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Affordable Solar House Plans

These modern town houses in northern Oregon are shining examples of building with energy use in mind.

Innovative financing for this Mosier, Oregon, town house development allows investors and homeowners alike to share in the incentives and financial benefits of harnessing solar energy.

Would home buyers pay a premium to have renewable energy integrated into their new town homes? Peter Erickson, owner of Urban Fund Inc., a Pacific Northwest development company, was pretty sure of it. "The public is very aware of and concerned about the rising costs of utilities. If a prospective buyer can purchase a home that consumes less energy than a typical home and produce a portion of its own energy," says Erickson, "then it's not a tough business decision."

So he worked with his architects and a solar consulting firm to integrate photovoltaic and solar hot water systems into his 34-unit development in Mosier, Oregon. After some preliminary number-crunching, he wasn't confident that homeowners would be willing to front the large $28,000 per unit initial expense that the two RE systems would require. But some savvy financial planning saved the day, allowing Erickson to realize his plans to add a strong renewable energy component to high-performance housing.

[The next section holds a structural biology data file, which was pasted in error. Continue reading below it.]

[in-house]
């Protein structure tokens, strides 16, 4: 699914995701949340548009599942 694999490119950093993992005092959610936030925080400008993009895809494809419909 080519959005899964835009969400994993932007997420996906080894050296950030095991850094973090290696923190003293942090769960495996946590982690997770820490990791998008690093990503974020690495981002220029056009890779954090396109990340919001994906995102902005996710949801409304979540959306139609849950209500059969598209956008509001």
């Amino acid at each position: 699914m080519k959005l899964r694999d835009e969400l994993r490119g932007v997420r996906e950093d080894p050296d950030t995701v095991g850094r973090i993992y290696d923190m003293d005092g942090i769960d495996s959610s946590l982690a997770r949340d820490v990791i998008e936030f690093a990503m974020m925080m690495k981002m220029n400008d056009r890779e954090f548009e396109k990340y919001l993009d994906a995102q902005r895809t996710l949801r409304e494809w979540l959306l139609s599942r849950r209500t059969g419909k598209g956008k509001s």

Making RE a Reality

Erickson tapped into the talents of solar consultant Doug Boleyn of Cascade Solar Consulting, to figure out an attractive financial strategy for incorporating renewables into the development.

In Oregon, financial support for both residential and commercial solar systems is strong. The state offers generous tax credits for both home and business owners of qualifying grid-tied systems, and the nonprofit Energy Trust of Oregon offers additional cash incentives. Adding in federal tax credits for residential and commercial solar energy made the decision to install renewable systems a sound financial move.

"The utilities no longer have a monopoly on supplying power. Mosier Creek Solar is doing it, and at lower electric rates."

—Doug Boleyn, Cascade Solar Consulting

Boleyn compared private and commercial solar incentives and laid out two possible scenarios, based on a goal of producing about half of the development's electricity and hot water with solar energy.

One approach was to leverage federal incentives available to private individuals for residential solar installations. Each homeowner would qualify for a maximum $6,000 Oregon state PV tax credit, plus a one-time $2,000 federal solar tax credit. Although this would take care of a chunk of the upfront cost, the combined credits represented less than 30% of the total capital cost of the solar equipment on each home. Plus, Mosier is a vacation destination, with Washington State right across the river. Washington residents who purchased a town house as their second home wouldn't be able to use Oregon's tax credits.

The second option was to arrange for the solar equipment to be commercially owned by a subsidiary of the development company. Business owners of solar installations qualify for much higher incentives than do individuals under both the state and federal programs. With no caps, the state and federal business tax credits have potentially higher value, and businesses can also depreciate the solar equipment, a tax write-off not available to individuals.